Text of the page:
Yahoo May Have Found a Lifeline

Verizon CEO Lowell McAdams last week confirmed that his company was exploring an acquisition of some of Yahoo’s assets, which would be placed under the corporate umbrella of Verizon’s AOL unit.

McAdams discussed Verizon’s interest in an interview with Mad Money host Jim Cramer.

Giving AOL CEO Tim Armstrong control of some of Yahoo’s assets would be good for investors if a deal could be struck at the right price, McAdams said.

Addressing concerns over integrating Yahoo and AOL, McAdams was upbeat.

Verizon already has seen US$300 million in incremental revenue as a result of feeding information about its mobile subscribers to AOL, he pointed out.

Verizon spokesperson Bob Varetonni declined to provide further details.

Finding Light in the Darkness

CEO Marissa Mayer’s plan to make the struggling company more relevant through a string of acquisitions appears to have failed. Yahoo earlier this month announced a restructuring, including layoffs. The board of directors indicated it would consider strategic alternatives — basically offering a corporate calling card for suitors interested in entering an alliance, or acquiring the company or some of its assets.

The restructuring included the sale of nonstrategic assets that could generate up to US$1 billion in cash, as well as a $400 million reduction in operating expenses by the end of 2016. The company will continue its efforts to drive growth in mobile, video, native and social media.

Those categories accounted for $1.6 billion in GAAP revenue in 2015, representing a 45 percent year-over-year increase, according to Yahoo. The core products include Yahoo mail, Tumblr and the Yahoo search engine.

Also key to Yahoo’s strategy are its four verticals — news, sports, lifestyle and finance — which are strong in growth markets including the U.S., Canada, UK, Germany, Hong Kong and Taiwan.

“Yahoo seems to be in freefall, despite the continuing efforts and investment strategy,” said Charles King, principal analyst at Pund-IT.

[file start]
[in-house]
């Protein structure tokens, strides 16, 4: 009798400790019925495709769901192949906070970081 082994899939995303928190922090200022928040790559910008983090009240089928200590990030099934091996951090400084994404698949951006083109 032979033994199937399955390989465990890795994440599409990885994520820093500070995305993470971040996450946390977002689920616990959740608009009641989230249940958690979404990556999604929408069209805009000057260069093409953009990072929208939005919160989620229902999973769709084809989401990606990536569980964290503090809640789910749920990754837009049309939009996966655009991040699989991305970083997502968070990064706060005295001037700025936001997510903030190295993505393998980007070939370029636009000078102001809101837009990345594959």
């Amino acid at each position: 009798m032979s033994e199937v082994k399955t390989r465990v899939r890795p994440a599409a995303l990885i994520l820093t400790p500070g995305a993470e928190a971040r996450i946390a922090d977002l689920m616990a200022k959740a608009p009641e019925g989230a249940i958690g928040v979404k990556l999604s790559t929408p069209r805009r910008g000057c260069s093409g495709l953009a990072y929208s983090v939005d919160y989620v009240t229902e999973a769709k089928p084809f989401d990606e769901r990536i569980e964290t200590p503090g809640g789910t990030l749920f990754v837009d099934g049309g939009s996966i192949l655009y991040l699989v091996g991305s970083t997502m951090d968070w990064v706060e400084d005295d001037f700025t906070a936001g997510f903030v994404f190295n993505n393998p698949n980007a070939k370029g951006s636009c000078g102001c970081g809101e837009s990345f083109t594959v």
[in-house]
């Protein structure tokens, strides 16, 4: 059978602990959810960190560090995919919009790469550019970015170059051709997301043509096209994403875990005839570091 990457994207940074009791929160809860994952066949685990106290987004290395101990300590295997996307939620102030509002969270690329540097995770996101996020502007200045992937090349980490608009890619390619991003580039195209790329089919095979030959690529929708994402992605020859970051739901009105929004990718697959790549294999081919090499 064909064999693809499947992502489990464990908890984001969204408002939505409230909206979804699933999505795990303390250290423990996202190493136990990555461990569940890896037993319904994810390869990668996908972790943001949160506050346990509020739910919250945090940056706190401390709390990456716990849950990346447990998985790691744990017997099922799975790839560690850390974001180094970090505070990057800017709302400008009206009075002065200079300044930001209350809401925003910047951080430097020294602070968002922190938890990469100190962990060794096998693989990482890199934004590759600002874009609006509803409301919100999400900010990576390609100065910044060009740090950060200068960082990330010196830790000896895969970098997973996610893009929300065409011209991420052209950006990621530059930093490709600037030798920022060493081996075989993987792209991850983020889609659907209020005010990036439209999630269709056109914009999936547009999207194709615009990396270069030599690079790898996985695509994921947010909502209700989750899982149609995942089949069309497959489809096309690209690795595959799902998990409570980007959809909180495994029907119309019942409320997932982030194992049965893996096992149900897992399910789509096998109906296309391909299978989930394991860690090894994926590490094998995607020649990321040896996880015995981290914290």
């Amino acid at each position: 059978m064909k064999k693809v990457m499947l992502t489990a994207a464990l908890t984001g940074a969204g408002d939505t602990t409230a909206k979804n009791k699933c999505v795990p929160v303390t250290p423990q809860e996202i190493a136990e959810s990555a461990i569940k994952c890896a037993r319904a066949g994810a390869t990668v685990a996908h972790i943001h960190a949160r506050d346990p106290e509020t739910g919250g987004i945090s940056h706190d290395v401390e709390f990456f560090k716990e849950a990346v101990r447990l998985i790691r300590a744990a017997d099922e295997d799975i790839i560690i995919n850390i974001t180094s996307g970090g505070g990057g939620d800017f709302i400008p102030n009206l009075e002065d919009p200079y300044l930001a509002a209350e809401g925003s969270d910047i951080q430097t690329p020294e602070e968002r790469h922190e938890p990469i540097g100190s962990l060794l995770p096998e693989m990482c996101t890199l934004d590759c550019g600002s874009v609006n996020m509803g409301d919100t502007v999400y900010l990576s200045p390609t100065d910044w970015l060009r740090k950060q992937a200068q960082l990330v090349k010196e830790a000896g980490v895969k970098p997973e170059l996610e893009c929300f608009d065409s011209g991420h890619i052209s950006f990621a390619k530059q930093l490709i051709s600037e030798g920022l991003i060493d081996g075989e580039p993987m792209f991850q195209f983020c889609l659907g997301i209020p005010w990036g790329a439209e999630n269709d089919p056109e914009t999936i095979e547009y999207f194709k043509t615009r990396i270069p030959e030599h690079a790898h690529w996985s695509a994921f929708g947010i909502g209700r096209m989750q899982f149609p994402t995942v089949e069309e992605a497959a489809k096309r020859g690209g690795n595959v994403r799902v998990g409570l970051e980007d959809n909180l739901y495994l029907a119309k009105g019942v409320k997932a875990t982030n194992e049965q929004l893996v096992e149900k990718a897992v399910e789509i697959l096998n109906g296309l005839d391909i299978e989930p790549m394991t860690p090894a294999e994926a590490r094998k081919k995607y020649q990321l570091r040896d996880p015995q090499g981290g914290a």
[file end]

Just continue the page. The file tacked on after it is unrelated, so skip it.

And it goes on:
“Mayer has become a target for some of her actions and attitudes, but I think it’s important to ask her critics what they would have done differently,” he told the E-Commerce Times.

Still, there seems to be a consensus that Yahoo has been very late to the game in undertaking a transformation that would allow it to compete against 21th century social media and search engine rivals including Facebook, Google and Instagram.

One of the Yahoo’s last major technology plays was the introduction of an updated version of its Messenger app, which is designed to support photo sharing and online chat. Investors were cool to the announcement, viewing it as confirmation that company had lost too much ground.

Yahoo spokesperson Rebecca Neufeld declined to comment for this story.

Verizon Sees Gold

Verizon must have awakened one day and said, “you can never have enough advertising revenue,'” quipped independent analyst Craig Settles. “Either that, or they couldn’t stand the possibility that AT&T would take it and maybe get a marketing edge in some way.”

Yahoo is “not the company in ascendancy” that AOL was when Verizon bought it, he told the E-Commerce Times, so Verizon must believe the acquisition might come cheap.

Other telecom companies have benefited from ownership of content providers, noted Kevin Krewell, principal analyst at Tirias Research. Comcast is one example, having profited from its acquisition of NBC Universal.

“The Yahoo purchase would likely roll up under AOL,” he said, “giving Verizon an even larger user base.”

David Jones is a freelance writer based in Essex County, New Jersey. He has written for Reuters, Bloomberg, Crain's New York Business and The New York Times.

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